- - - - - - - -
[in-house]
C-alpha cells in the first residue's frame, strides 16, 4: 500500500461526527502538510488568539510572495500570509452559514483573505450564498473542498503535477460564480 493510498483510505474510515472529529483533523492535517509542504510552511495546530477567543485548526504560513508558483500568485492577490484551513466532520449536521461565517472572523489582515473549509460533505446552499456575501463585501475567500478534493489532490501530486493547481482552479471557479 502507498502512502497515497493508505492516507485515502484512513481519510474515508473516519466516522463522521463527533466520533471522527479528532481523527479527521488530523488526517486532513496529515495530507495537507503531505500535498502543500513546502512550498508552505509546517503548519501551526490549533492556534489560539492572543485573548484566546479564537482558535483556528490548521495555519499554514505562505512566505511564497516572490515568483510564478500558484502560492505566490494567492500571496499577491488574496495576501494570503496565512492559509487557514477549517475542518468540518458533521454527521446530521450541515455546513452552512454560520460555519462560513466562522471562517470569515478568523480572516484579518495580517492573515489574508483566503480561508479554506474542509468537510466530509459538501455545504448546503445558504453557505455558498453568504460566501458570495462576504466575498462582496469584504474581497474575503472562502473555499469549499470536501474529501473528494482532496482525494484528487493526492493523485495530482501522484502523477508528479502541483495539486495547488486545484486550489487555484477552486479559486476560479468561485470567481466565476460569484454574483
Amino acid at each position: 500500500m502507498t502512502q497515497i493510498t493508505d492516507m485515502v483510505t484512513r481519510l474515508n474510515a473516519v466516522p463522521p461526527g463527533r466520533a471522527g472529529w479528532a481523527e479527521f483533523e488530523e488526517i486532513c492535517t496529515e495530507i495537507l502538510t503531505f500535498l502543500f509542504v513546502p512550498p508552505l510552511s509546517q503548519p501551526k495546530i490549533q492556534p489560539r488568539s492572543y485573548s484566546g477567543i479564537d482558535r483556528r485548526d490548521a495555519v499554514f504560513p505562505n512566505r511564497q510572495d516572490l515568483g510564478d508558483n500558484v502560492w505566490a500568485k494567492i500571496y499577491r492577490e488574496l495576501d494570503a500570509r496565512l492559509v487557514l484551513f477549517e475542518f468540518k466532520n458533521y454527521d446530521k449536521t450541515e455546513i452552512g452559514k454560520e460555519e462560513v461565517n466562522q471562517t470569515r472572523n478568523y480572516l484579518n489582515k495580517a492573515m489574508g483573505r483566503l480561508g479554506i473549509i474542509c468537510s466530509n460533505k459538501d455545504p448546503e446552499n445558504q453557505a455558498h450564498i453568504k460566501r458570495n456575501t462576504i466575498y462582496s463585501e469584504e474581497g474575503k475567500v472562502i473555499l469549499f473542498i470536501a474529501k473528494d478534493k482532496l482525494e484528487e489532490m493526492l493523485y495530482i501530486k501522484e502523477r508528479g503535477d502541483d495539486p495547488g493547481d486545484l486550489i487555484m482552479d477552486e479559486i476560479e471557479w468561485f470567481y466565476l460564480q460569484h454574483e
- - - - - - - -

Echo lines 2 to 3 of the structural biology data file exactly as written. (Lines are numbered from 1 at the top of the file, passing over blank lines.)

C-alpha cells in the first residue's frame, strides 16, 4: 500500500461526527502538510488568539510572495500570509452559514483573505450564498473542498503535477460564480 493510498483510505474510515472529529483533523492535517509542504510552511495546530477567543485548526504560513508558483500568485492577490484551513466532520449536521461565517472572523489582515473549509460533505446552499456575501463585501475567500478534493489532490501530486493547481482552479471557479 502507498502512502497515497493508505492516507485515502484512513481519510474515508473516519466516522463522521463527533466520533471522527479528532481523527479527521488530523488526517486532513496529515495530507495537507503531505500535498502543500513546502512550498508552505509546517503548519501551526490549533492556534489560539492572543485573548484566546479564537482558535483556528490548521495555519499554514505562505512566505511564497516572490515568483510564478500558484502560492505566490494567492500571496499577491488574496495576501494570503496565512492559509487557514477549517475542518468540518458533521454527521446530521450541515455546513452552512454560520460555519462560513466562522471562517470569515478568523480572516484579518495580517492573515489574508483566503480561508479554506474542509468537510466530509459538501455545504448546503445558504453557505455558498453568504460566501458570495462576504466575498462582496469584504474581497474575503472562502473555499469549499470536501474529501473528494482532496482525494484528487493526492493523485495530482501522484502523477508528479502541483495539486495547488486545484486550489487555484477552486479559486476560479468561485470567481466565476460569484454574483
Amino acid at each position: 500500500m502507498t502512502q497515497i493510498t493508505d492516507m485515502v483510505t484512513r481519510l474515508n474510515a473516519v466516522p463522521p461526527g463527533r466520533a471522527g472529529w479528532a481523527e479527521f483533523e488530523e488526517i486532513c492535517t496529515e495530507i495537507l502538510t503531505f500535498l502543500f509542504v513546502p512550498p508552505l510552511s509546517q503548519p501551526k495546530i490549533q492556534p489560539r488568539s492572543y485573548s484566546g477567543i479564537d482558535r483556528r485548526d490548521a495555519v499554514f504560513p505562505n512566505r511564497q510572495d516572490l515568483g510564478d508558483n500558484v502560492w505566490a500568485k494567492i500571496y499577491r492577490e488574496l495576501d494570503a500570509r496565512l492559509v487557514l484551513f477549517e475542518f468540518k466532520n458533521y454527521d446530521k449536521t450541515e455546513i452552512g452559514k454560520e460555519e462560513v461565517n466562522q471562517t470569515r472572523n478568523y480572516l484579518n489582515k495580517a492573515m489574508g483573505r483566503l480561508g479554506i473549509i474542509c468537510s466530509n460533505k459538501d455545504p448546503e446552499n445558504q453557505a455558498h450564498i453568504k460566501r458570495n456575501t462576504i466575498y462582496s463585501e469584504e474581497g474575503k475567500v472562502i473555499l469549499f473542498i470536501a474529501k473528494d478534493k482532496l482525494e484528487e489532490m493526492l493523485y495530482i501530486k501522484e502523477r508528479g503535477d502541483d495539486p495547488g493547481d486545484l486550489i487555484m482552479d477552486e479559486i476560479e471557479w468561485f470567481y466565476l460564480q460569484h454574483e